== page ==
Ruling-party candidate Daniel Scioli will have to soften his defense of Argentina President Cristina Fernandez de Kirchner’s policies to win a first-round vote in the October election, investors say.
While the 58-year-old governor of Buenos Aires emerged as the clear winner in Sunday’s presidential primaries, he fell short of the share he’ll need to avoid a runoff.
“Scioli’s rhetoric will move more toward the center,” said Daniel Freifeld, a partner in Washington at Callaway Capital Management, which holds Argentine bonds. “A large majority of the population is favoring some form of change. I think he’s going to give that message, and it’s going to be loud and clear.”
Whoever replaces Fernandez on Dec. 10 will have to act swiftly to address a widening budget deficit, scale back currency controls and end Argentina’s near-pariah status in financial markets following defaults last year and in 2001. While the opposition’s Mauricio Macri, 56, has vowed to move decisively to correct economic imbalances, Scioli has called for a more gradual approach while keeping most of the government’s policies.
Argentina’s dollar bonds due in 2033 rose Aug. 10 to an eight-week high of 100.75 cents on the prospects for a runoff and competitive election. The notes have since fallen to 100.25 cents.
Scioli received 38.4 percent support Sunday compared with 30 percent for a coalition led by Macri and 20.6 percent for 43-year-old dissident Peronist Sergio Massa. Scioli’s total was slightly better than the average 7-point advantage that pre-primary polls had predicted.
For him to avoid a runoff Nov. 22, he must win 45 percent of the votes in the first round or more than 40 percent with a 10 percentage point difference over the second-place candidate.
When all the ballots cast against the ruling party are combined, more than 60 percent of voters want a change, Freifeld said.
“Scioli has no other choice but to move to the center or face the possibility that Macri wins,” said Luis Caputo, president of Axis Inversiones in Buenos Aires. “For the market, it’s a win-win since either of those options are good.”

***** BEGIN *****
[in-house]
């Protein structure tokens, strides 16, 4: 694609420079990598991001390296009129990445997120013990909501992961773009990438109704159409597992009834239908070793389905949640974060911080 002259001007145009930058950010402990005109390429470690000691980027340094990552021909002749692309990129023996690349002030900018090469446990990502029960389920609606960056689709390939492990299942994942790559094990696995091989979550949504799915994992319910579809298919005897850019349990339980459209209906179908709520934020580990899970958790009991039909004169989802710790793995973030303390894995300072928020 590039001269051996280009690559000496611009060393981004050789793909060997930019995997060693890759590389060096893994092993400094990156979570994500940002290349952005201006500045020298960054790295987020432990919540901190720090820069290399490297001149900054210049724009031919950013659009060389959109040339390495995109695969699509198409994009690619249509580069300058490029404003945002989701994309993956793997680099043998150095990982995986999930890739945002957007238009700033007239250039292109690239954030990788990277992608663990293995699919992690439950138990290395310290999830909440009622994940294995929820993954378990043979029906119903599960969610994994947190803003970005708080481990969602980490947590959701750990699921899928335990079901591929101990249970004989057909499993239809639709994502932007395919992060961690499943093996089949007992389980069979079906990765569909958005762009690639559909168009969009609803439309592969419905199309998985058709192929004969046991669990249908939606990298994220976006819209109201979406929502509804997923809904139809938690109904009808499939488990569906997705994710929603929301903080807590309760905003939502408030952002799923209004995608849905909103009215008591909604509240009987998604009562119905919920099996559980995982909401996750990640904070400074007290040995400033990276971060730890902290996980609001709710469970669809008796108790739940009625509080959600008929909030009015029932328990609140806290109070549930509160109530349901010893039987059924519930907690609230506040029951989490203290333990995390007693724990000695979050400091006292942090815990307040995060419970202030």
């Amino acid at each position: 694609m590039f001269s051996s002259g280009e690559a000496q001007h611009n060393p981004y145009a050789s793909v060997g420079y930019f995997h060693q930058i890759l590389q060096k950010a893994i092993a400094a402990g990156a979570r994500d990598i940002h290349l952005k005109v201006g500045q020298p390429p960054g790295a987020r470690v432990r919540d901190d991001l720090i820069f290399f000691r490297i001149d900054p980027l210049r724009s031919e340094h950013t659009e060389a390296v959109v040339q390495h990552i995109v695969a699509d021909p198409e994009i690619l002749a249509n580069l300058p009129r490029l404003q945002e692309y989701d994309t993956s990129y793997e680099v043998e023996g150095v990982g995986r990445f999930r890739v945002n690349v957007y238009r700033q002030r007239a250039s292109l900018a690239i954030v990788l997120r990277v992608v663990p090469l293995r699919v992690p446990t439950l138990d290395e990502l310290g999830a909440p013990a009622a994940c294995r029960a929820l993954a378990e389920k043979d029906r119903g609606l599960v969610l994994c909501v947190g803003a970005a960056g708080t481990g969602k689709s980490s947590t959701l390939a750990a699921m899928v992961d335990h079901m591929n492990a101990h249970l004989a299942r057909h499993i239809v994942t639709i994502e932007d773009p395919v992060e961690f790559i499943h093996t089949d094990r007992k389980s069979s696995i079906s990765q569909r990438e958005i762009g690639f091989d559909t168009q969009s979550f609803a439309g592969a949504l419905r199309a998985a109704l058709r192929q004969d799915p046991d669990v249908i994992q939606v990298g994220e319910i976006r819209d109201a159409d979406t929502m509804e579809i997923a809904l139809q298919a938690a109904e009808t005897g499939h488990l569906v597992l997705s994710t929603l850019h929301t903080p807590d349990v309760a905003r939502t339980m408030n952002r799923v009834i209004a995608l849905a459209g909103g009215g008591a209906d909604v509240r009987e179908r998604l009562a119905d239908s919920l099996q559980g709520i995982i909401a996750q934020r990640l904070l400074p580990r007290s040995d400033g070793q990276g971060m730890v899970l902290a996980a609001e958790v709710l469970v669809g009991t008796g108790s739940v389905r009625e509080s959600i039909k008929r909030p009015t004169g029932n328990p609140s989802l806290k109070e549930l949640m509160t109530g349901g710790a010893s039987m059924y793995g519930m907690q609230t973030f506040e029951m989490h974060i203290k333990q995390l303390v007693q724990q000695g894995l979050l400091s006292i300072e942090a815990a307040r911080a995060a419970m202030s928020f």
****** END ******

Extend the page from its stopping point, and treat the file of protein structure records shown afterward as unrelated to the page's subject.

If Scioli plans to modify his rhetoric and appeal more to undecided voters, he didn’t start right away. He deflected questions at a press conference about a loss of support for the government since 2011 -- when Fernandez won 50 percent of the primary vote -- and whether he would turn more to the center.
“What’s the center? What’s the right?” Scioli said Aug. 10 in Buenos Aires. “I’m going to do the right thing. Have faith and confidence that gradually the country will be better each day.”
Scioli’s big challenge will be to take votes from Massa’s alliance, according to Alejo Czerwonko, a strategist at UBS Wealth Management. Their supporters are typically Peronists who oppose the current administration.
“If Scioli is able to lure more than a quarter of the people who voted for Massa’s coalition, then the first round is his,” Czerwonko said. “Otherwise, we go to the second round. And the other aspect to watch is whether the opposition can unite.”
Morgan Stanley upgraded its recommendation for Argentine debt to overweight last week on expectations that bonds could return 30 percent through the end of 2016, even if there’s a slow economic adjustment under Scioli.
The battle for the middle ground and undecided voters will ultimately determine who wins the election, according to Caputo.
“This should only accelerate” Scioli’s effort to distance himself from “Kirchnerism,” he said. Kirchnerism is the term used to describe the policies of Fernandez and her late husband, Nestor Kirchner.